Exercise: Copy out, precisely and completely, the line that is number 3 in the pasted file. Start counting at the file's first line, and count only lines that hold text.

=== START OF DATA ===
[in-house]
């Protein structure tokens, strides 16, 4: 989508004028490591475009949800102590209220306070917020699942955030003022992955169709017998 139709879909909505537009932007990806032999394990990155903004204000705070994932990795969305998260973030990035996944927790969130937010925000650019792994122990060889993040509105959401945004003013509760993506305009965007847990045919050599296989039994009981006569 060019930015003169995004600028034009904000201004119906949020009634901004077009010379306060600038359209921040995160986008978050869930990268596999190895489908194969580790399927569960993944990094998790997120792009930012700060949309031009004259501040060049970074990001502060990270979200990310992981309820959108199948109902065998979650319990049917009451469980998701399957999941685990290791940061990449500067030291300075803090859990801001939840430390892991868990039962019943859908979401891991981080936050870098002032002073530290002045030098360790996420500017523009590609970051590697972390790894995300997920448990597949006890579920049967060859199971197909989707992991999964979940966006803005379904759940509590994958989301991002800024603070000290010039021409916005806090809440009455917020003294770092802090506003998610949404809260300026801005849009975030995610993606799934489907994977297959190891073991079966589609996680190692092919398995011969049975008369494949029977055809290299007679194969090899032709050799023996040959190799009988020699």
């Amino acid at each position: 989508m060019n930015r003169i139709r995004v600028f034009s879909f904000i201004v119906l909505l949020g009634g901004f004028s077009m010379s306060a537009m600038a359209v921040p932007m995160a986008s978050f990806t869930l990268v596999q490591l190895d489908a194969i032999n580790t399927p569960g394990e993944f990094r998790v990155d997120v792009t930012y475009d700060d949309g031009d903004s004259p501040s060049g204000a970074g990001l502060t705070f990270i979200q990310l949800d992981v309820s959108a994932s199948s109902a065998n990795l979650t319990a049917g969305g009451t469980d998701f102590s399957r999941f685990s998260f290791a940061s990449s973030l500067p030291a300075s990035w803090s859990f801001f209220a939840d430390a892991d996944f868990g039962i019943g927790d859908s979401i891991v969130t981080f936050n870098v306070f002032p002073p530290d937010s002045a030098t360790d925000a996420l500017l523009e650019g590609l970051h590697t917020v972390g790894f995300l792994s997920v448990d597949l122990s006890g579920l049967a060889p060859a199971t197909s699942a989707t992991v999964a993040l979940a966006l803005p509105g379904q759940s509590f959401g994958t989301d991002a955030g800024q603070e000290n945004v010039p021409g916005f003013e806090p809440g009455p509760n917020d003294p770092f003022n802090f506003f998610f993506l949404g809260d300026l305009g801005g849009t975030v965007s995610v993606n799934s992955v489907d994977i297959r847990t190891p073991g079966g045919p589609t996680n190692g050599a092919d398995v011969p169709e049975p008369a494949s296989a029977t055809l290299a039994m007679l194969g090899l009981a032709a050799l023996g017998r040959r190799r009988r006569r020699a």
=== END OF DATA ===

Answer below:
């Amino acid at each position: 989508m060019n930015r003169i139709r995004v600028f034009s879909f904000i201004v119906l909505l949020g009634g901004f004028s077009m010379s306060a537009m600038a359209v921040p932007m995160a986008s978050f990806t869930l990268v596999q490591l190895d489908a194969i032999n580790t399927p569960g394990e993944f990094r998790v990155d997120v792009t930012y475009d700060d949309g031009d903004s004259p501040s060049g204000a970074g990001l502060t705070f990270i979200q990310l949800d992981v309820s959108a994932s199948s109902a065998n990795l979650t319990a049917g969305g009451t469980d998701f102590s399957r999941f685990s998260f290791a940061s990449s973030l500067p030291a300075s990035w803090s859990f801001f209220a939840d430390a892991d996944f868990g039962i019943g927790d859908s979401i891991v969130t981080f936050n870098v306070f002032p002073p530290d937010s002045a030098t360790d925000a996420l500017l523009e650019g590609l970051h590697t917020v972390g790894f995300l792994s997920v448990d597949l122990s006890g579920l049967a060889p060859a199971t197909s699942a989707t992991v999964a993040l979940a966006l803005p509105g379904q759940s509590f959401g994958t989301d991002a955030g800024q603070e000290n945004v010039p021409g916005f003013e806090p809440g009455p509760n917020d003294p770092f003022n802090f506003f998610f993506l949404g809260d300026l305009g801005g849009t975030v965007s995610v993606n799934s992955v489907d994977i297959r847990t190891p073991g079966g045919p589609t996680n190692g050599a092919d398995v011969p169709e049975p008369a494949s296989a029977t055809l290299a039994m007679l194969g090899l009981a032709a050799l023996g017998r040959r190799r009988r006569r020699a």